Communique 15-16 July 2021
The reappointed East Coast Inshore Working Group met 15-16 July 2021 in Brisbane. The purpose of the working group meeting was to update members on the progress on Sustainable Fisheries Strategy 2017-2027 (SFS) reform process, new research available, and harvest strategy consultation results and implementation for the East Coast Inshore fishery from 1 September 2021.
Fisheries Queensland provided an update on the implementation of the SFS, commercial fishing changes, fishery catch and effort information and a stock assessment and total allowable catch setting schedule.
Members were invited to provide a general update from their respective sectors. The commercial sector noted concerns with the upcoming reporting requirements, recreational fishing reporting and data accuracy, mesh size and net ply issues, future viability of smaller scale commercial fishers, and the high barrier for entry for new entrants in an aging industry. The commercial sector also emphasised concerns about industry mental health and wellbeing which has been exacerbated by limited support or compensation from Government.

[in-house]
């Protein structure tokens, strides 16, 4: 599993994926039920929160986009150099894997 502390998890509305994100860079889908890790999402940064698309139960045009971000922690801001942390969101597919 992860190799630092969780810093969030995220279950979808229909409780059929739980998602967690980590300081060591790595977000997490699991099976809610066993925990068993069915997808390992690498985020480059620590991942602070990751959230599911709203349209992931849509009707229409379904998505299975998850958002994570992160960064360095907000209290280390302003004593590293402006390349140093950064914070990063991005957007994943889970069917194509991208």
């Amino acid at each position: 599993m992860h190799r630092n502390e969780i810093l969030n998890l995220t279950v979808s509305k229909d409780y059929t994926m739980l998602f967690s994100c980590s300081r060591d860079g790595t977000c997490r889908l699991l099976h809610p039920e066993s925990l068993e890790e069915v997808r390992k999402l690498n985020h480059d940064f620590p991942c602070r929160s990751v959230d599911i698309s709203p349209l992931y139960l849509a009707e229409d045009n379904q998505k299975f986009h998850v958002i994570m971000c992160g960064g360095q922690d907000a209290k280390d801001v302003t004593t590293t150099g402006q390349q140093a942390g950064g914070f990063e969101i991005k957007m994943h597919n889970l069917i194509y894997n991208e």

Recreational members outlined interest in reviewing the barramundi maximum size limit, stock assessment data inputs, black jewfish management, recreational data collection and economic information improvements, and improvements to commercial logbook data validation. There were also concerns about a shift in effort to longer lived, slower growing species (e.g. lutjanidae species), as well as ‘saddleback’ bream, which members noted has recently been observed in snapper and whiting. Recreational members sought clarification that the closure of black jewfish to all sectors once a total allowable commercial catch (TACC) is reached would not apply to other species. Fisheries Queensland confirmed that only the commercial sector would be closed for other species if a TACC is reached.